As the school year draws near a close, I have noticed this utter disdain for homework, school projects, or anything of the sort. My kids seem to drag out of bed on a daily basis. They feel their personal rights are being violated since they cannot sleep in.
But it’s not just them.
This negative, pessimistic attitude has somehow pervaded our home. I’m not saying we are total grippy pants. However, we have become a little bit less grateful since our inhaling of Turkey dinner has long since passed. We’ve become more critical. Our friend cynicism is lingering about. And the complaining has become more prevalent.
I’ve noticed it in myself as well. I may not say it out loud but in my head, I am complaining. The Sunday sermon could have been better. The bills are stacking up too high. The kids are driving me crazy. Why isn’t anything going just right?
We are a society that tends to look at life as a cup half-empty. Why else are our history books filled with pages depicting wars, bloody battles, political debates, and so much more. Unfortunately, our eyes focus on everything that is wrong in the world, failing to notice all the good.
Good abounds around us if we simply open our eyes.
I remember when we first brought our son home from his orphanage in Haiti. At the time, he had very little exposure to the outside world beyond the walls of his little abode. He looked at white cement walls with a barbwire coiled fence on a daily basis. He played in an open-air facility or outside in the dirt. His view was the same each and every day. There was very little to explore.
Upon arriving in the U.S., he would look at us with those gorgeous chocolate eyes and say, “Ale machine” in Creole, while pointing his finger at my dusty white SUV. I would load him up and drive around town while his eyes were in complete bewilderment. He would giggle with excitement when a motorcycle sped by. And stare at the trees and the flowers. Everything was new and beautiful. He stood in breathtaking awe at the vastness of it.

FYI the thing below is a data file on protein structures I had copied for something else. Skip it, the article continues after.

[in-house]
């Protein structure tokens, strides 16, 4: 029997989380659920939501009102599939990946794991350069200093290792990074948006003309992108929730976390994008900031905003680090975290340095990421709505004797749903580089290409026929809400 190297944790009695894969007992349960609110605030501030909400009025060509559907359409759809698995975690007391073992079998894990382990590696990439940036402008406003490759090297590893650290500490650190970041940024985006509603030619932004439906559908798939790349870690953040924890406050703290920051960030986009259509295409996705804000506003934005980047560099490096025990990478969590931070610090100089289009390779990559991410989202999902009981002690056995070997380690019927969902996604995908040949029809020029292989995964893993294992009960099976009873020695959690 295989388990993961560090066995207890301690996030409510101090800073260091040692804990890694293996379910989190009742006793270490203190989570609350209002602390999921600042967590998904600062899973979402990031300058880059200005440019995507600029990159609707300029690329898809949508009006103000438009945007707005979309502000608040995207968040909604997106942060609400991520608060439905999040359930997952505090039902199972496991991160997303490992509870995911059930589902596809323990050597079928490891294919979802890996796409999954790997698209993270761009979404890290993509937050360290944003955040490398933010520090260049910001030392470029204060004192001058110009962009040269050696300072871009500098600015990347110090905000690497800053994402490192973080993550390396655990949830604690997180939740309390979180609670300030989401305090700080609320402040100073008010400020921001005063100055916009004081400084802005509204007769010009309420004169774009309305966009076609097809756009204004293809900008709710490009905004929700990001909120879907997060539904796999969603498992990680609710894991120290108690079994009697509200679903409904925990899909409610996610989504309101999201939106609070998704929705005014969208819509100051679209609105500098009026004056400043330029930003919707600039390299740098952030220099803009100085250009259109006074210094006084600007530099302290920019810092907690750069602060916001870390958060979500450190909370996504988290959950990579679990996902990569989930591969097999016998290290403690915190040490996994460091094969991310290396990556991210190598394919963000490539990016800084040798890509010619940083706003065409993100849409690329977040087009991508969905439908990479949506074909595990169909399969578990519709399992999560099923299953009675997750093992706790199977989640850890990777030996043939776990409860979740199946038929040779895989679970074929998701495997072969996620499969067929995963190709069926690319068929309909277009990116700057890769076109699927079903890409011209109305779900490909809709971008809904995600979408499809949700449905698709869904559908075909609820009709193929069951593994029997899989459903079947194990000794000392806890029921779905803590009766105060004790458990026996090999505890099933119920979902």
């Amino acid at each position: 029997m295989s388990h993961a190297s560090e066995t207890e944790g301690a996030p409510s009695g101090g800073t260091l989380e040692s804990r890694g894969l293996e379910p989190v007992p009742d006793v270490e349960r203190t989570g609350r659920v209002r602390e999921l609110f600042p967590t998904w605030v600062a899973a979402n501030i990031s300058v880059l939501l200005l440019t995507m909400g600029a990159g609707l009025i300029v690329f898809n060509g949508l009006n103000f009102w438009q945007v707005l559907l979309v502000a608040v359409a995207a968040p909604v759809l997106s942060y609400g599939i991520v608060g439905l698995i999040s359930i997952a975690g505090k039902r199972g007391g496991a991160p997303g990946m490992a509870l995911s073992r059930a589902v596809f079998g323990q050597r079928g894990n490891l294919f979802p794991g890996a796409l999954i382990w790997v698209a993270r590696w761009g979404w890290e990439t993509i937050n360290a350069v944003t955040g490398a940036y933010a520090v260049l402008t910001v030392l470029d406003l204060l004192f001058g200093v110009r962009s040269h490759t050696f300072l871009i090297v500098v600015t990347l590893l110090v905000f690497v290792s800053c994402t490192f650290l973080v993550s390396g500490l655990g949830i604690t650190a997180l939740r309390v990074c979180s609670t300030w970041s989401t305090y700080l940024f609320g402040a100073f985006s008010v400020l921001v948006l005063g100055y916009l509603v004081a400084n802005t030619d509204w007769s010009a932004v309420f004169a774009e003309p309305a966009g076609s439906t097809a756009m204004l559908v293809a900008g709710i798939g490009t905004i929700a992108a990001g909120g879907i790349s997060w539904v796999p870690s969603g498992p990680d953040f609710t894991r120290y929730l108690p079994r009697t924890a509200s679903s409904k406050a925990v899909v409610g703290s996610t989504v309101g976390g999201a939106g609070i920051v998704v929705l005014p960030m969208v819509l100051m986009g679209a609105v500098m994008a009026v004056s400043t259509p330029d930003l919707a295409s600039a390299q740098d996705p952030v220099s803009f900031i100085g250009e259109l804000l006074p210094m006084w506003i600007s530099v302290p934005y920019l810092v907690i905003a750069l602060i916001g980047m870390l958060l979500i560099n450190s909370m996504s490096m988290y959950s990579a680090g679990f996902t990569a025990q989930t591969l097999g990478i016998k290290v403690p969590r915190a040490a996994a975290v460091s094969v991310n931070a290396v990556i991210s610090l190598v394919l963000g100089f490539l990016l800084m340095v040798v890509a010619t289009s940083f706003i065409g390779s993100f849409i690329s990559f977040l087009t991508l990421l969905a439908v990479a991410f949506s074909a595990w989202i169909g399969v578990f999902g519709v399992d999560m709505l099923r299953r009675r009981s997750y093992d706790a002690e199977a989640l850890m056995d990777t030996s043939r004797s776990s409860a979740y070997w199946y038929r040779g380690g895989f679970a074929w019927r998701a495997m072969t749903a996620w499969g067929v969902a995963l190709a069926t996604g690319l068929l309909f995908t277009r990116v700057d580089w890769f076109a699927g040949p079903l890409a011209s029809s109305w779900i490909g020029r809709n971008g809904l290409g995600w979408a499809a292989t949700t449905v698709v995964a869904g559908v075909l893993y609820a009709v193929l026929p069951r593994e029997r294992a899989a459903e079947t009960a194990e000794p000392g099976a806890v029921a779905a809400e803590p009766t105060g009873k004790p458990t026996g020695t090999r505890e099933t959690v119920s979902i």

You could tell he could barely take it all in. Oh, all the joyous wonders.
And I wonder what has happened to me. Why do I fail to see the hand of God all around me? He moves the earth in perfect orbit around the sun. He gives provision to the wren and the cardinal. It is He who puts breath in my lungs. God’s goodness is right here amongst me.
“I have said these things to you, that in me you may have peace. In the world you will have tribulation. But take heart; I have overcome the world.” John 16:33
We will have trouble in this world. There is no doubt about it. But our outlook as believers is different…we can trust that there will be good come out of the bleakest of the situations (Romans 8:28). We can know that God is always up to something good.
“For this light momentary affliction is preparing for us an eternal weight of glory beyond all comparison, as we look not to the things that are seen but to the things that are unseen. For the things that are seen are transient, but the things that are unseen are eternal.” 2 Corinthians 4:17-18
Changing our view matters. As believers, this place called earth is not our final destination. Eternity is our new gauge of time, putting everything in proper perspective.
Whatever we are presently experiencing is causing eternal glory to shine.
If our gaze is set on the here and now, our circumstances may knock us over like a tidal wave. We get overwhelmed. We become anxious and worried. We cannot see past our problems. Our minds are consumed with all the wrong things. We forget we are a child of the King. We lose sight of eternity.
Paul gently reminds us that our problems are light and momentary. And when we look beyond our circumstances by fixing our eyes on heaven, we see what really matters. We see our citizenship in heaven…and suddenly the pains of this world pale in comparison.
Lord, may we fix our eyes on you today. Amen.
Look around today. How is your viewpoint changed by thinking of eternity?